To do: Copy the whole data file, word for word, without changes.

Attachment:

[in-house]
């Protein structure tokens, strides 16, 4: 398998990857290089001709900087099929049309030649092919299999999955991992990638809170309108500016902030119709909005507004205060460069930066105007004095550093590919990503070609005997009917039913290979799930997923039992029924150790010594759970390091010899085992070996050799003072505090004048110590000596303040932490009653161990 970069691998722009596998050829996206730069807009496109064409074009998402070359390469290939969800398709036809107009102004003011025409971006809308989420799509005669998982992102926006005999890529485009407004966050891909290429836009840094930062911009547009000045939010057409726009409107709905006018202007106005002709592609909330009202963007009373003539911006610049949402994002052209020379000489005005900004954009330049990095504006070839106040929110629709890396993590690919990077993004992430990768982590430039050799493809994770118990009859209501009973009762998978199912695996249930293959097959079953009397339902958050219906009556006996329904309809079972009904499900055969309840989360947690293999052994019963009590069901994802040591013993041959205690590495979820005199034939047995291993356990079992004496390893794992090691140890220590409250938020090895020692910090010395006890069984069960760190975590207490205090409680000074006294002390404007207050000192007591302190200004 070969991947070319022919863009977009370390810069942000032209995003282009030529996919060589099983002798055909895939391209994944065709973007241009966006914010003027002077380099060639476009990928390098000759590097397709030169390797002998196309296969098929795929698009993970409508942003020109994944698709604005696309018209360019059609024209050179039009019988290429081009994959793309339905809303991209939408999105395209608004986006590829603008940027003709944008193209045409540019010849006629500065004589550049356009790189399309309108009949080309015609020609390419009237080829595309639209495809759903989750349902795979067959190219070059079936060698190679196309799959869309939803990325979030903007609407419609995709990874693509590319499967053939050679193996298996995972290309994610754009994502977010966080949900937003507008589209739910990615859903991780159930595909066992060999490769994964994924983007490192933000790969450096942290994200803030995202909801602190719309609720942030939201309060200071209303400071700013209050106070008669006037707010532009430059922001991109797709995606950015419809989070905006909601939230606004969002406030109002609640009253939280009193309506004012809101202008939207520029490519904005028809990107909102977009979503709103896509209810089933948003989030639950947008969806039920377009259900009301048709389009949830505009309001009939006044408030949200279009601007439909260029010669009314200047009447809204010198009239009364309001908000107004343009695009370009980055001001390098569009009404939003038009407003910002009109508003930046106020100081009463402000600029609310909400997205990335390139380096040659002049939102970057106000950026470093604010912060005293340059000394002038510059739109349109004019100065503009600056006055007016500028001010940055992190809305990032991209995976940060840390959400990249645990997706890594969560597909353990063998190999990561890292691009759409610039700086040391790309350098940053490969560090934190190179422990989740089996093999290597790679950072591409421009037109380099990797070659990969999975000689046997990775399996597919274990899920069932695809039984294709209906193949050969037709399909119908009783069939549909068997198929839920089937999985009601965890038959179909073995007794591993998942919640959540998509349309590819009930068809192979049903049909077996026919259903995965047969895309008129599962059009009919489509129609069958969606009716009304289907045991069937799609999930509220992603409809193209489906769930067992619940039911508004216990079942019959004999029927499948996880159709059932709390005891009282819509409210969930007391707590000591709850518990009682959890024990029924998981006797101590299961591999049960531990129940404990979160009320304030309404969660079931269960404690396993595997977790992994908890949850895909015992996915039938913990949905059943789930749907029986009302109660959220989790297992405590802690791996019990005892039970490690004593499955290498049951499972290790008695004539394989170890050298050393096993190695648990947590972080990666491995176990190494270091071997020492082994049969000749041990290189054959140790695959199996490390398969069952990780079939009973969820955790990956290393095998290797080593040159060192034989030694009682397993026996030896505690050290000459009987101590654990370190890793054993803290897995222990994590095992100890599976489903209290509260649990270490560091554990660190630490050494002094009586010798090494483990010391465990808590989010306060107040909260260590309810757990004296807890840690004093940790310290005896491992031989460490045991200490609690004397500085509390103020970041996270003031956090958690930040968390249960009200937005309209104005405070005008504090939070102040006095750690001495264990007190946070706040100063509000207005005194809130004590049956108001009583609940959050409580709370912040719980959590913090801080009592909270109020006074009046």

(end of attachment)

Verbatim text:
[in-house]
């Protein structure tokens, strides 16, 4: 398998990857290089001709900087099929049309030649092919299999999955991992990638809170309108500016902030119709909005507004205060460069930066105007004095550093590919990503070609005997009917039913290979799930997923039992029924150790010594759970390091010899085992070996050799003072505090004048110590000596303040932490009653161990 970069691998722009596998050829996206730069807009496109064409074009998402070359390469290939969800398709036809107009102004003011025409971006809308989420799509005669998982992102926006005999890529485009407004966050891909290429836009840094930062911009547009000045939010057409726009409107709905006018202007106005002709592609909330009202963007009373003539911006610049949402994002052209020379000489005005900004954009330049990095504006070839106040929110629709890396993590690919990077993004992430990768982590430039050799493809994770118990009859209501009973009762998978199912695996249930293959097959079953009397339902958050219906009556006996329904309809079972009904499900055969309840989360947690293999052994019963009590069901994802040591013993041959205690590495979820005199034939047995291993356990079992004496390893794992090691140890220590409250938020090895020692910090010395006890069984069960760190975590207490205090409680000074006294002390404007207050000192007591302190200004 070969991947070319022919863009977009370390810069942000032209995003282009030529996919060589099983002798055909895939391209994944065709973007241009966006914010003027002077380099060639476009990928390098000759590097397709030169390797002998196309296969098929795929698009993970409508942003020109994944698709604005696309018209360019059609024209050179039009019988290429081009994959793309339905809303991209939408999105395209608004986006590829603008940027003709944008193209045409540019010849006629500065004589550049356009790189399309309108009949080309015609020609390419009237080829595309639209495809759903989750349902795979067959190219070059079936060698190679196309799959869309939803990325979030903007609407419609995709990874693509590319499967053939050679193996298996995972290309994610754009994502977010966080949900937003507008589209739910990615859903991780159930595909066992060999490769994964994924983007490192933000790969450096942290994200803030995202909801602190719309609720942030939201309060200071209303400071700013209050106070008669006037707010532009430059922001991109797709995606950015419809989070905006909601939230606004969002406030109002609640009253939280009193309506004012809101202008939207520029490519904005028809990107909102977009979503709103896509209810089933948003989030639950947008969806039920377009259900009301048709389009949830505009309001009939006044408030949200279009601007439909260029010669009314200047009447809204010198009239009364309001908000107004343009695009370009980055001001390098569009009404939003038009407003910002009109508003930046106020100081009463402000600029609310909400997205990335390139380096040659002049939102970057106000950026470093604010912060005293340059000394002038510059739109349109004019100065503009600056006055007016500028001010940055992190809305990032991209995976940060840390959400990249645990997706890594969560597909353990063998190999990561890292691009759409610039700086040391790309350098940053490969560090934190190179422990989740089996093999290597790679950072591409421009037109380099990797070659990969999975000689046997990775399996597919274990899920069932695809039984294709209906193949050969037709399909119908009783069939549909068997198929839920089937999985009601965890038959179909073995007794591993998942919640959540998509349309590819009930068809192979049903049909077996026919259903995965047969895309008129599962059009009919489509129609069958969606009716009304289907045991069937799609999930509220992603409809193209489906769930067992619940039911508004216990079942019959004999029927499948996880159709059932709390005891009282819509409210969930007391707590000591709850518990009682959890024990029924998981006797101590299961591999049960531990129940404990979160009320304030309404969660079931269960404690396993595997977790992994908890949850895909015992996915039938913990949905059943789930749907029986009302109660959220989790297992405590802690791996019990005892039970490690004593499955290498049951499972290790008695004539394989170890050298050393096993190695648990947590972080990666491995176990190494270091071997020492082994049969000749041990290189054959140790695959199996490390398969069952990780079939009973969820955790990956290393095998290797080593040159060192034989030694009682397993026996030896505690050290000459009987101590654990370190890793054993803290897995222990994590095992100890599976489903209290509260649990270490560091554990660190630490050494002094009586010798090494483990010391465990808590989010306060107040909260260590309810757990004296807890840690004093940790310290005896491992031989460490045991200490609690004397500085509390103020970041996270003031956090958690930040968390249960009200937005309209104005405070005008504090939070102040006095750690001495264990007190946070706040100063509000207005005194809130004590049956108001009583609940959050409580709370912040719980959590913090801080009592909270109020006074009046």